He is a Tudor England superhero, complete with a superhero origin story (no radioactive spider here; for these books, it’s a venomous snake in Italy).

And what a time to experience! The world was in the middle of reinventing itself. As Dan Jones wrote in his book Powers and Thrones:

…[B]y the 1530s, the western world was no longer recognizably medieval. The rise of the printed word, encounters with the New World, the collapse and fracture of the church militant, the demographic rearrangements caused by waves of the Black Death, the humanistic and artistic revolutions of the Renaissance — all these things and more had recast the shape and feel of the west, in ways that contemporaries explicitly recognized, even as the process was taking place.

When reading Wolf Hall you will be with Cromwell as he both recognizes the world is changing and simultaneously changes it. For example, I love this next passage because it shows Cromwell longing for the “simpler time” before the invention of the printing press:

He can see that, in the years ahead, treason will take new and various forms. When the last treason act was made, no one could circulate their words in a printed book or bill, because printed books were not thought of. He feels a moment of jealousy toward the dead, to those who served kings in slower times than these; nowadays the products of some bought or poisoned brain can be disseminated through Europe in a month.

Shortly after thinking this, Cromwell indeed invents a new form of treason, as he gets Parliament to craft the 1533 Act of Succession. The Act not only changed history by declaring Princess Mary illegitimate and establishing Elizabeth as heir to the throne, it also established that it would be treasonous for any person to decline to swear an oath upholding the legitimacy of the law and of King Henry’s new position as head of church.

By requiring people to swear an oath, the 1533 Act of Succession became a weapon Cromwell could use to seek out his enemies. What I loved about living in Cromwell’s mind is experiencing how he viewed this partly as a battle against the dead, who were oppressively trying to prevent the creation of a new world. In this next passage, Cromwell imagines the necessity of getting everyone, including the dead, to swear the oath to the new Act of Succession. It still gives me the chills.

And beneath Cornwall, beyond and beneath this whole realm of England, beneath the sodden marches of Wales and the rough territory of the Scots border, there is another landscape; there is a buried empire, where he fears his commissioners cannot reach. Who will swear the hobs and bogarts who live in the hedges and in hollow trees, and the wild men who hide in the woods? Who will swear the saints in their niches, and the spirits that cluster at holy wells rustling like fallen leaves, and the miscarried infants dug into unconsecrated ground: all those unseen dead who hover in winter around forges and village hearths, trying to warm their bare bones? For they too are his countrymen: the generations of the uncounted dead, breathing through the living, stealing their light from them, the bloodless ghosts of lord and knave, nun and whore, the ghosts of priest and friar who feed on living England, and suck the substance from the future.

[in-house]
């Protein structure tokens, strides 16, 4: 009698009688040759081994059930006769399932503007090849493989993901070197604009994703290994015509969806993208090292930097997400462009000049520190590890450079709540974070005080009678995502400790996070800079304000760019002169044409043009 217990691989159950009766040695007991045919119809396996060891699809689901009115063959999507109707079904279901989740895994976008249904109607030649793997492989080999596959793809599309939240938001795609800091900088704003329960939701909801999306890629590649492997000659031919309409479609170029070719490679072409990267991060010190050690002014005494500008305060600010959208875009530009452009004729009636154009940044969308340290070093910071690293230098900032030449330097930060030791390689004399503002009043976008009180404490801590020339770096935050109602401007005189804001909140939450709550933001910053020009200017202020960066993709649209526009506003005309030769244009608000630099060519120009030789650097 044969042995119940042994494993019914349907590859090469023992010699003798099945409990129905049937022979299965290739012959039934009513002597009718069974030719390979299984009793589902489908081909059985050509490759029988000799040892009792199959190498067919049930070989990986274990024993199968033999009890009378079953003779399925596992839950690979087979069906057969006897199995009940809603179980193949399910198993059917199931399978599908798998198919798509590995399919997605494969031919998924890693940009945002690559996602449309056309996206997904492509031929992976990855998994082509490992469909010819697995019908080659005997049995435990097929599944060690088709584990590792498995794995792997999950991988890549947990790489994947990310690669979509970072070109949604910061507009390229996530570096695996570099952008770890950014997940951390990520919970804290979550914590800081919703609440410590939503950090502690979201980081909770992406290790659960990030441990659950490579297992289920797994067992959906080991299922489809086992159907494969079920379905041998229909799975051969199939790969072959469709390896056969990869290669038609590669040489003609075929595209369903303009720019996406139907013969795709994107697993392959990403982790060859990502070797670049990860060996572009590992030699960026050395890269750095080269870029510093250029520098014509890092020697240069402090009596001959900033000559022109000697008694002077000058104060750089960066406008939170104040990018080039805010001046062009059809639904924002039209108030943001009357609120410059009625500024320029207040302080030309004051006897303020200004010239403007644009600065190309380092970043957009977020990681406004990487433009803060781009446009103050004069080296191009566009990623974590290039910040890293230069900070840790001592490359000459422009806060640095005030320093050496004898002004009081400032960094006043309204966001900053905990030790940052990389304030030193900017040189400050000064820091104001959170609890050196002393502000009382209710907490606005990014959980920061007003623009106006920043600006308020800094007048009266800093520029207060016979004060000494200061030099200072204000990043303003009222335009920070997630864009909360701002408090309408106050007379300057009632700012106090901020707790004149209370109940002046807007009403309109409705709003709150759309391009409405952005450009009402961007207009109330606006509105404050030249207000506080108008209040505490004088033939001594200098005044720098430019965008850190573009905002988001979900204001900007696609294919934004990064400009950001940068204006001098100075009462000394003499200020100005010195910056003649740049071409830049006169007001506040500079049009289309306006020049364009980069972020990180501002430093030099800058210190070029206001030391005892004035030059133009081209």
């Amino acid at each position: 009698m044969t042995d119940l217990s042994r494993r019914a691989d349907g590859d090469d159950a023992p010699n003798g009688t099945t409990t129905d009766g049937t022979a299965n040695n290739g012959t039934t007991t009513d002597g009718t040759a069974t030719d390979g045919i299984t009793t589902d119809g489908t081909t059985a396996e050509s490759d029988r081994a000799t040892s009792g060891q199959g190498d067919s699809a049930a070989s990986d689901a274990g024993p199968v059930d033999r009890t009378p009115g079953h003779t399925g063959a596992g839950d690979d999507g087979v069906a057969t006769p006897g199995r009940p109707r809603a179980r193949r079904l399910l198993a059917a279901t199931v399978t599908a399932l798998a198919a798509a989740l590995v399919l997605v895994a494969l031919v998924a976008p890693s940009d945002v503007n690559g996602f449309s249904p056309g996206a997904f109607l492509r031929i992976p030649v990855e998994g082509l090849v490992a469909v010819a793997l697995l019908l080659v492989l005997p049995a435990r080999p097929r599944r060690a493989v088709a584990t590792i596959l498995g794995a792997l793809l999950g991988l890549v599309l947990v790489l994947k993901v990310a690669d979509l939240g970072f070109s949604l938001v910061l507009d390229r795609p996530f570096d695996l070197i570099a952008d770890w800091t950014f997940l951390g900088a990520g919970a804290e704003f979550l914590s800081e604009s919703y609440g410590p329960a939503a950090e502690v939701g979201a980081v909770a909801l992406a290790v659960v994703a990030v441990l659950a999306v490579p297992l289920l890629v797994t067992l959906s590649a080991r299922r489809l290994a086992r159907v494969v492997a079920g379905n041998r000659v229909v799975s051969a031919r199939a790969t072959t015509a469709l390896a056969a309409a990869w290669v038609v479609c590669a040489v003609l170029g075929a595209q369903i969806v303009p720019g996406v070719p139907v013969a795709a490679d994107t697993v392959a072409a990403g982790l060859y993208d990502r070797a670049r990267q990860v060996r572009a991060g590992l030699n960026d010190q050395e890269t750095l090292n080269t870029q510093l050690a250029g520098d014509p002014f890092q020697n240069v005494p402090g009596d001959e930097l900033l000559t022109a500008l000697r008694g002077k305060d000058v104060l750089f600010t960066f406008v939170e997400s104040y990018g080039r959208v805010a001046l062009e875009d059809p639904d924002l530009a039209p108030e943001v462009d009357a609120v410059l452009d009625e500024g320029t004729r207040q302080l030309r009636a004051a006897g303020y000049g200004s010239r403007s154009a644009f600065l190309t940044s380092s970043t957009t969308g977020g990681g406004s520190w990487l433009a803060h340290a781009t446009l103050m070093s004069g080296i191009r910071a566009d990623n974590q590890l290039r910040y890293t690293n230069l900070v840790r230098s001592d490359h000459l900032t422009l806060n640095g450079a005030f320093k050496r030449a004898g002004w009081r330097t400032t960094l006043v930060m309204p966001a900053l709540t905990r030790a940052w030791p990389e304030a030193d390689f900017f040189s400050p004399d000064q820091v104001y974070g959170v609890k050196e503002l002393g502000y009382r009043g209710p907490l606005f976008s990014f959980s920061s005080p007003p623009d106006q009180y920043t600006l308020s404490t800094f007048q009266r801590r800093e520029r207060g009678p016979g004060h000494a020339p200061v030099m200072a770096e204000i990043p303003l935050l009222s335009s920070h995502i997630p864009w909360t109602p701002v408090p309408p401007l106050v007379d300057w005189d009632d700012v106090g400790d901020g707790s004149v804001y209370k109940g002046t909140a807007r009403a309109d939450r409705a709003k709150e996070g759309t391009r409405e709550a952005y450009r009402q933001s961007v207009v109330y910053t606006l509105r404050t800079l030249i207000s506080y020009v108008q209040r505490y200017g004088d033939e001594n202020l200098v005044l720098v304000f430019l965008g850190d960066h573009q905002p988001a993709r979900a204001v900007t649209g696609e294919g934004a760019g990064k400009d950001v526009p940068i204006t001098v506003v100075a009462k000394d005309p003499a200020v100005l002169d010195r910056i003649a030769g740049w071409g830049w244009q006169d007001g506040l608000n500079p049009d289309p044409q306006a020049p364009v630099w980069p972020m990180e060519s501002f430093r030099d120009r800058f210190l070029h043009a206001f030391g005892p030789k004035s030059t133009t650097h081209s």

I am immensely grateful to Simon Haisell for guiding me through Wolf Hall — it’s truly been one of the most difficult yet enjoyable books I’ve ever had the pleasure to read. I’m tingling with anticipation for continuing to watch the birthing of a new world in the next two books in the Cromwell trilogy. I will leave you with this, my favorite quote from the book, because nothing so beautifully captures the essence of Wolf Hall: the story of a changing world told through the intimate study of quiet moments.

The fate of peoples is made like this, two men in small rooms. Forget the coronations, the conclaves of cardinals, the pomp and processions. This is how the world changes: a counter pushed across a table, a pen stroke that alters the force of a phrase, a woman’s sigh as she passes and leaves on the air a trail of orange flower or rose water; her hand pulling close the bed curtain, the discreet sigh of flesh against flesh.